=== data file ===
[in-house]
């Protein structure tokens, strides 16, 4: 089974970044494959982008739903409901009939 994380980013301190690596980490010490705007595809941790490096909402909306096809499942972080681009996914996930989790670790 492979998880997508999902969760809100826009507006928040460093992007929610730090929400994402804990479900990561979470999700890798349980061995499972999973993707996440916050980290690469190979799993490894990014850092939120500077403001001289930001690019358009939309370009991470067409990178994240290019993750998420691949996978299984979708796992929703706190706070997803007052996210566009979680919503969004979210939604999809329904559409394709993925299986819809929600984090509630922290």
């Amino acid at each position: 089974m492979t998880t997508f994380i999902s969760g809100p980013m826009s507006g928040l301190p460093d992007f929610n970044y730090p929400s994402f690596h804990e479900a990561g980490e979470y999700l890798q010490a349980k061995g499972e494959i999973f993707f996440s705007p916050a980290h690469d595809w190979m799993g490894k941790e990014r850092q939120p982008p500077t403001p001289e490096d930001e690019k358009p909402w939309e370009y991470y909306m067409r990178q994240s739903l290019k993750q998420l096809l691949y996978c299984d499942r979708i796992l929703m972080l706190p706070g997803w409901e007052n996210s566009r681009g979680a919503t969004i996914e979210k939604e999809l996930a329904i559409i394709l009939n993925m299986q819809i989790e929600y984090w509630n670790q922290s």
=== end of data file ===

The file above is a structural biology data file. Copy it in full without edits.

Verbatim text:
[in-house]
């Protein structure tokens, strides 16, 4: 089974970044494959982008739903409901009939 994380980013301190690596980490010490705007595809941790490096909402909306096809499942972080681009996914996930989790670790 492979998880997508999902969760809100826009507006928040460093992007929610730090929400994402804990479900990561979470999700890798349980061995499972999973993707996440916050980290690469190979799993490894990014850092939120500077403001001289930001690019358009939309370009991470067409990178994240290019993750998420691949996978299984979708796992929703706190706070997803007052996210566009979680919503969004979210939604999809329904559409394709993925299986819809929600984090509630922290």
């Amino acid at each position: 089974m492979t998880t997508f994380i999902s969760g809100p980013m826009s507006g928040l301190p460093d992007f929610n970044y730090p929400s994402f690596h804990e479900a990561g980490e979470y999700l890798q010490a349980k061995g499972e494959i999973f993707f996440s705007p916050a980290h690469d595809w190979m799993g490894k941790e990014r850092q939120p982008p500077t403001p001289e490096d930001e690019k358009p909402w939309e370009y991470y909306m067409r990178q994240s739903l290019k993750q998420l096809l691949y996978c299984d499942r979708i796992l929703m972080l706190p706070g997803w409901e007052n996210s566009r681009g979680a919503t969004i996914e979210k939604e999809l996930a329904i559409i394709l009939n993925m299986q819809i989790e929600y984090w509630n670790q922290s």